Nobody on the Maryland women’s basketball team has played more minutes than season than guard Destiny Slocum.
The freshman had started every game of her freshman season entering Wednesday’s contest against Wisconsin and averaged 29.6 minutes, about a minute more than any of her teammates. She has more than a quarter of the team’s assists this season and is its third-leading scorer.
After participating in shootaround Wednesday, however, Slocum “fell ill,” coach Brenda Frese said, and was unavailable for the contest. The Meridian, Idaho, native wasn’t even in Xfinity Center during the game, instead resting in her apartment.
Despite playing without Slocum’s production and energy, the Terps dominated the Badgers from start to finish. The team relied on its seniors and defense early to make up for Slocum’s absence in the 89-40 win.
“There was a different feel, because we were missing our starting point guard,” guard Kaila Charles said. “But I feel like we all stepped up to the plate as a team to make up for that. So I didn’t think it took us long to get a rhythm.”
It was just the second time this season Frese has changed her starting lineup, the other coming Jan. 14 against Iowa, when guard Ieshia Small started in place of guard Shatori Walker-Kimbrough. Small took Slocum’s place in the starting five Wednesday, too, but the team didn’t seem to need an adjustment period.
Maryland stole the ball on the Badgers’ first two possessions and opened up a 5-0 lead when Walker-Kimbrough drained a 3-pointer about two minutes after tipoff.
Wisconsin didn’t score a point until their 12th possession, more than six minutes into the game. The Terps had a 16-0 lead, had three steals and one block at that point.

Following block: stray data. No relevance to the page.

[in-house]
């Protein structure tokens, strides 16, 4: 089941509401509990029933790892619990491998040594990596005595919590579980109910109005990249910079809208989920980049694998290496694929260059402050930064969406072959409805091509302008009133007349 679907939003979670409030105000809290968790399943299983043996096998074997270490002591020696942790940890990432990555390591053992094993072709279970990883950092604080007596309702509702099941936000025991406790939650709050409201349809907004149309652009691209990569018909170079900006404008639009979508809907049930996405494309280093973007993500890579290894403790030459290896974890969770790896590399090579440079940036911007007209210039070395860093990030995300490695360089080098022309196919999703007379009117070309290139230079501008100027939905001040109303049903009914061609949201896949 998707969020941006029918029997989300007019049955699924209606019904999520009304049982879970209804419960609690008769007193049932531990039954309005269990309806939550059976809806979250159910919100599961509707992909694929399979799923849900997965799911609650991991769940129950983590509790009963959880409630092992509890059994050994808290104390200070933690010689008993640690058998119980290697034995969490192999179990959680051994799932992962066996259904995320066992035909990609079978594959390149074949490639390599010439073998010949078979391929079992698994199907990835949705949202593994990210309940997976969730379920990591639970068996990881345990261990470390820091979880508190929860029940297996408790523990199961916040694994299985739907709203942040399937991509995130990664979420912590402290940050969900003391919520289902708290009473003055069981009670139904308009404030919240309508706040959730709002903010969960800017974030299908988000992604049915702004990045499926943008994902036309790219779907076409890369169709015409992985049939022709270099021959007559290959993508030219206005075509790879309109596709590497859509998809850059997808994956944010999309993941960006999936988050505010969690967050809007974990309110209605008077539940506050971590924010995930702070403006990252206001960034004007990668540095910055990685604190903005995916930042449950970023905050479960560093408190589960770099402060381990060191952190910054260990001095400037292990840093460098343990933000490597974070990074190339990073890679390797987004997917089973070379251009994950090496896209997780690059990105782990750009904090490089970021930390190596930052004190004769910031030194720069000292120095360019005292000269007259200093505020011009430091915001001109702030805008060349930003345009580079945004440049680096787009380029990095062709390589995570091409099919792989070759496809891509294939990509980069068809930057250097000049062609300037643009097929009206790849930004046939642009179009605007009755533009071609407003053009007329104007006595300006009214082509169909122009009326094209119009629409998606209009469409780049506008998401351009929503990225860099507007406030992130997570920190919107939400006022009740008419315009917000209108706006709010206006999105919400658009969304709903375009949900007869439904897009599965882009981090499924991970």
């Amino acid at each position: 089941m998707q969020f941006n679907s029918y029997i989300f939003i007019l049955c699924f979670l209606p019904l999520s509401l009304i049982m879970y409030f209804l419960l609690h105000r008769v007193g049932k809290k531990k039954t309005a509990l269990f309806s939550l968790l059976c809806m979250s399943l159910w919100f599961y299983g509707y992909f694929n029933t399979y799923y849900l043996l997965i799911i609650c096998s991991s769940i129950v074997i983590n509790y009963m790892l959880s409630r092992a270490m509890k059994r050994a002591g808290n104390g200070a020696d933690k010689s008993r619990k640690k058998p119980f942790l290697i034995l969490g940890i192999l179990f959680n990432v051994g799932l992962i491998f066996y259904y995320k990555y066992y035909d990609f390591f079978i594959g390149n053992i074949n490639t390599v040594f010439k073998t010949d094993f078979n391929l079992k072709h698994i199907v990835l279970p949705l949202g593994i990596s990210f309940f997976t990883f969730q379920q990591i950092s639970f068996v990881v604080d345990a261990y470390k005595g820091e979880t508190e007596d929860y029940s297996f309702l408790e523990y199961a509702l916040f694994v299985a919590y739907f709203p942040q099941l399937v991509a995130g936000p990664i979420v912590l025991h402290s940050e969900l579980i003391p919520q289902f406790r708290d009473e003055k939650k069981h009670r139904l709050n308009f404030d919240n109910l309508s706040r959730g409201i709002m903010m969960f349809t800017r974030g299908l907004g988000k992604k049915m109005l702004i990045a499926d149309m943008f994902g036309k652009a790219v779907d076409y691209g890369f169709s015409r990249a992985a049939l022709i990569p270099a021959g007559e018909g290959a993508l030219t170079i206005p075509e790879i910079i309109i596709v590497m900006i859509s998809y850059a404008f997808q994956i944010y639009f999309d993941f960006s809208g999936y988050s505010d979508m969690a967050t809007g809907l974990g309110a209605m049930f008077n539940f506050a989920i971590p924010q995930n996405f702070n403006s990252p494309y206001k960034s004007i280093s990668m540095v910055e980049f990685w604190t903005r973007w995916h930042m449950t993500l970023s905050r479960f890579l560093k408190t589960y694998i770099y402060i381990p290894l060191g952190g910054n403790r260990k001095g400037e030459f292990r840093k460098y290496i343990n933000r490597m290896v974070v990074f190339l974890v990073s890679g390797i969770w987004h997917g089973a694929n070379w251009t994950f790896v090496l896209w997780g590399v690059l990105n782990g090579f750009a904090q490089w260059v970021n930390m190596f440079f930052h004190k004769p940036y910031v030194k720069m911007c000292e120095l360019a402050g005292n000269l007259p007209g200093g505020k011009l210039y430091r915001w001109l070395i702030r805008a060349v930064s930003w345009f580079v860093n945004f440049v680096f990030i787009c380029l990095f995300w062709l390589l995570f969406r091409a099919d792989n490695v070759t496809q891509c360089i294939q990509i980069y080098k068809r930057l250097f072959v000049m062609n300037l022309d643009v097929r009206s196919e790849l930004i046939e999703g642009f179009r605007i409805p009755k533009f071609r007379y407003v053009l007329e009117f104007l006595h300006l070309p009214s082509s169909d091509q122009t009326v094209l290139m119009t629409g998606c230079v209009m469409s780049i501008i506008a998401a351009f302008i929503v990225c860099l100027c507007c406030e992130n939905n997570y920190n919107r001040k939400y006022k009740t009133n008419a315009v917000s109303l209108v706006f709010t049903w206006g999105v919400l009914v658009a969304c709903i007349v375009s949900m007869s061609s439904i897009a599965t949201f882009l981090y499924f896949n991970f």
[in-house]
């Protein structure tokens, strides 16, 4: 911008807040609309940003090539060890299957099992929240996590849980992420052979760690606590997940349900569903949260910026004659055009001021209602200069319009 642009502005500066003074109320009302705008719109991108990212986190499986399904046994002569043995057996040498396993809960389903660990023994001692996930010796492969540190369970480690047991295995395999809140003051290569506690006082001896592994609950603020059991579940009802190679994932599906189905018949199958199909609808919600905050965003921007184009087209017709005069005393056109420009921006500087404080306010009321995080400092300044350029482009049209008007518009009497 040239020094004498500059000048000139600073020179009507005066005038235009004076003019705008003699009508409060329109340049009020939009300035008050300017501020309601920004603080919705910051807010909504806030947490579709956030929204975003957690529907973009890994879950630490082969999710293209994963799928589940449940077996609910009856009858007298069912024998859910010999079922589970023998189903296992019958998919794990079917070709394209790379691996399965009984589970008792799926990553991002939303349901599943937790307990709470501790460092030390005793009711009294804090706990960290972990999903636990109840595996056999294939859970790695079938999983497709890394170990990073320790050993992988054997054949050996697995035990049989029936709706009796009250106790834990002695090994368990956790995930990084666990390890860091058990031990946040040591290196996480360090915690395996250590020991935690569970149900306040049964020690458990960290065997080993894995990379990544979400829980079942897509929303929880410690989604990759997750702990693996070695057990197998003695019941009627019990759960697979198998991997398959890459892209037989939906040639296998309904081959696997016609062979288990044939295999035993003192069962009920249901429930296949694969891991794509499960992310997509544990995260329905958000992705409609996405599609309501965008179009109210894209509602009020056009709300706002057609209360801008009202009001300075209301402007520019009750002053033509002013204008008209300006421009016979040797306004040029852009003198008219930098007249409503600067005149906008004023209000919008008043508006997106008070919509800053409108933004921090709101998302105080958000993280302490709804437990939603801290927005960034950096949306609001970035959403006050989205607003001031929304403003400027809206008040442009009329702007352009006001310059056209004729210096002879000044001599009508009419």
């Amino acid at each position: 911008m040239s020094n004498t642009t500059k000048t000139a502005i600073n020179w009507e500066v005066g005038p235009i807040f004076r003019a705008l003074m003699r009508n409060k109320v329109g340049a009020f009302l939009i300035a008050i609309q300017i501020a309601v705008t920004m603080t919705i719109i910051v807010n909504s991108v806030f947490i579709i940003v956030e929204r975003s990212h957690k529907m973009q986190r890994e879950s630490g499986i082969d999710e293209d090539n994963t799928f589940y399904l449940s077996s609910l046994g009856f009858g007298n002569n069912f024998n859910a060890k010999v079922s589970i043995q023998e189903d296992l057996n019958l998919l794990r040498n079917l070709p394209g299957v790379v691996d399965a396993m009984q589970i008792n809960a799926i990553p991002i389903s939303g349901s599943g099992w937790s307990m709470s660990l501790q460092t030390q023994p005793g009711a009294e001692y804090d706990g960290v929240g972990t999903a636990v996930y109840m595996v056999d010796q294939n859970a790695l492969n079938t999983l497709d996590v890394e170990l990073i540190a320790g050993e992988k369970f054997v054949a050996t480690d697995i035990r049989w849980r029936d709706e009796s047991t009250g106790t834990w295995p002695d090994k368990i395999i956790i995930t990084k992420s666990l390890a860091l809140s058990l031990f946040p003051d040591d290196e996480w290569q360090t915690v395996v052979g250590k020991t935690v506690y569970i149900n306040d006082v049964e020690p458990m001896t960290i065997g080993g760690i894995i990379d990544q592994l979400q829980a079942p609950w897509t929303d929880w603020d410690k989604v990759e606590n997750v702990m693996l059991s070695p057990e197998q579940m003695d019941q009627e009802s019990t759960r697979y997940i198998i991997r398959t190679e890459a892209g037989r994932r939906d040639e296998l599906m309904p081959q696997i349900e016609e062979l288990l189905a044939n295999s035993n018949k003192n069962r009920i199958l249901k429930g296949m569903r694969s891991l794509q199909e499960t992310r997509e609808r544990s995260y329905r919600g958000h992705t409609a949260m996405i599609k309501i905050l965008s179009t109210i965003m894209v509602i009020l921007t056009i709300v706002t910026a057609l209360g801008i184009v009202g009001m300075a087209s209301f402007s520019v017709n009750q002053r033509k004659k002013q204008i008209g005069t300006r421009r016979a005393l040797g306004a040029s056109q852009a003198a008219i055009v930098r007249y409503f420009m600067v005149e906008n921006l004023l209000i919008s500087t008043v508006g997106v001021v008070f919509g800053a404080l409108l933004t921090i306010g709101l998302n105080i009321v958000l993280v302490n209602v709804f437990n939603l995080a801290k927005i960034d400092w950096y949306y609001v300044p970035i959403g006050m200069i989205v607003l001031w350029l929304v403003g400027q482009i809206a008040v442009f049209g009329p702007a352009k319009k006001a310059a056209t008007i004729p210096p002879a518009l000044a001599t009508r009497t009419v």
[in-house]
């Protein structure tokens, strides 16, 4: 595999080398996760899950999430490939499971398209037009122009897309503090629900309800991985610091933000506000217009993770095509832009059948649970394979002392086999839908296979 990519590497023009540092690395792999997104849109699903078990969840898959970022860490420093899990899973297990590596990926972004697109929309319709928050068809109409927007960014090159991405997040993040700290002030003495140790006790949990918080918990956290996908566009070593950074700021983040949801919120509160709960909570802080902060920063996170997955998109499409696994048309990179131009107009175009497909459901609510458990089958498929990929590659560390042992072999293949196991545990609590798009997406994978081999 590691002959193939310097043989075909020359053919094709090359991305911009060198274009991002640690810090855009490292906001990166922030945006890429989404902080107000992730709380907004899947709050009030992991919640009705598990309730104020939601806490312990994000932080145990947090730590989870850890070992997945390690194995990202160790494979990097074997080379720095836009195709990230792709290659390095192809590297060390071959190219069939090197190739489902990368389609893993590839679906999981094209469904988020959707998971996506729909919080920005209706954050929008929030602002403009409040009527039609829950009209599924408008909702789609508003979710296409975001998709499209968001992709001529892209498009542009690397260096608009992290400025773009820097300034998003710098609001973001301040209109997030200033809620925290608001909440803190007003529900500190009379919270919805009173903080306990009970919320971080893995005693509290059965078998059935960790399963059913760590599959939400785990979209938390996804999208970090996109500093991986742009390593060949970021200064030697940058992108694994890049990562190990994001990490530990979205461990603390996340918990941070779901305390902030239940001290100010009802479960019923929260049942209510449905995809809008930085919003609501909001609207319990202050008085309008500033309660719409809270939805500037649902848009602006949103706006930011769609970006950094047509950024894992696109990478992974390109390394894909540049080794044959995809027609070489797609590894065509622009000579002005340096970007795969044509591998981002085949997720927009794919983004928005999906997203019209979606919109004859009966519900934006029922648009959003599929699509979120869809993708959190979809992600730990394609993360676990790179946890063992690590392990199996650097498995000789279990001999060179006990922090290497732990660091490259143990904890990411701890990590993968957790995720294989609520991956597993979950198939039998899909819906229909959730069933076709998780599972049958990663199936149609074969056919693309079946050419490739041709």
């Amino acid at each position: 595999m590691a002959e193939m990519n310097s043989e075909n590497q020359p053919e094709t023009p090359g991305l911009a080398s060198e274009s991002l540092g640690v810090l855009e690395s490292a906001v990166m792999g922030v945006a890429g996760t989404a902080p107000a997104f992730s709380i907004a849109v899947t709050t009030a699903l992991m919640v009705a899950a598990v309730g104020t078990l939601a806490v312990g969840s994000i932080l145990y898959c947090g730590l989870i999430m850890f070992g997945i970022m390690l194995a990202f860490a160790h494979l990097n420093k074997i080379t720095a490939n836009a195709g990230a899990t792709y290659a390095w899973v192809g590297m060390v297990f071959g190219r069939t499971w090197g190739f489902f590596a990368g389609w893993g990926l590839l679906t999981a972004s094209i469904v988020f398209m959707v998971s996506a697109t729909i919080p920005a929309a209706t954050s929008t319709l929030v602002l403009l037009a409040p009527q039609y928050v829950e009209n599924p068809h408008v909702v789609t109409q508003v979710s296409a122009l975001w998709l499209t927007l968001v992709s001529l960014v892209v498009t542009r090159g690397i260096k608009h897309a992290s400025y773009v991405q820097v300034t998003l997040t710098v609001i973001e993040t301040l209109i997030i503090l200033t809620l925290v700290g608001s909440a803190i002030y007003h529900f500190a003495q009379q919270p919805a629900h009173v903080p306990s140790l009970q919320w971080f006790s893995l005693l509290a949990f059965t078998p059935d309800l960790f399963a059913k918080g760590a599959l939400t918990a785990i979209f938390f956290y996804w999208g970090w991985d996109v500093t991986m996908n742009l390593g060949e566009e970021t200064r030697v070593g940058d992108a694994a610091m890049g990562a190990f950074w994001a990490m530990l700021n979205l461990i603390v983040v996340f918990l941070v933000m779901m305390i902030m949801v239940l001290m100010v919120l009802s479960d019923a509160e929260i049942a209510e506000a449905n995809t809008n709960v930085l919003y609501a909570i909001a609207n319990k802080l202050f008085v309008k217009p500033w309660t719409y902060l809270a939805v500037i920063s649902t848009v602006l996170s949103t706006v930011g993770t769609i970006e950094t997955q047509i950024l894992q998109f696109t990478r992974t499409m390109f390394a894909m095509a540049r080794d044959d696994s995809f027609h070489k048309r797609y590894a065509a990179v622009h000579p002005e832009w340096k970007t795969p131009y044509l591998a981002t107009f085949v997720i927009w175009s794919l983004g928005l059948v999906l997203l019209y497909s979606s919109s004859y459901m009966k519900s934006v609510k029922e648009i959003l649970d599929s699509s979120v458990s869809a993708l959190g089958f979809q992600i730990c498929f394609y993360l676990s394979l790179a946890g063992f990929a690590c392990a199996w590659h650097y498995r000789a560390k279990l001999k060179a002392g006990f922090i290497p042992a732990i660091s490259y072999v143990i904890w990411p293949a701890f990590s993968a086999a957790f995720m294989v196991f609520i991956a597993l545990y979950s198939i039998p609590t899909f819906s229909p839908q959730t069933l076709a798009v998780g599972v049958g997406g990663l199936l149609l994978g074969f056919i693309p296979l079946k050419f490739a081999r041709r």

“It started with our seniors, it started with our defense,” Frese said. “We were ready to play.”
Walker-Kimbrough and center Brionna Jones, the team’s only seniors, scored the team’s first 11 points and 13 in the team’s 16-0 run to start the game. They combined for five rebounds, two steals and a block in the first quarter.
“I was just trying to be aggressive,” Walker-Kimbrough said. “Our defense led to our offense with our steals and just getting stops on D [and] pushing to our transition.”
Wisconsin trailed, 18-5, after the opening period. The opening sequence was another example of consistency Badgers coach Jonathan Tsipis said he had noticed while watching film ahead of the matchup.
“I don’t think it matters who’s out on the floor,” Tsipis said. “They understand who they are.”
Guard Blair Watson also saw increased playing time with Slocum missing from the rotation, playing 21 minutes after averaging less than four in the team’s first 13 conference games. Watson scored 10 points, swishing a pair of 3-pointers.
“I’m not surprised, Blair had a really good practice and played really confident,” Frese said. “Again, the energy from our vets for her was really strong.”
The drive and production from the Terps against Wisconsin during Slocum’s first career absence didn’t surprise either team’s coach.
“You take a snapshot of a lot of different games, maybe it’s in a hostile environment or there’s a run the other team’s made, and they just don’t seem rattled,” Tsipis said. “Shatori and Brionna don’t seem to get rattled with things.”
“Somebody goes down, we’re all going to pick up the slack together. Nobody has to do it by themselves,” Frese added. “When you have great leadership like we have, they set the tone out of the gate in terms of how we’re going to play tonight.”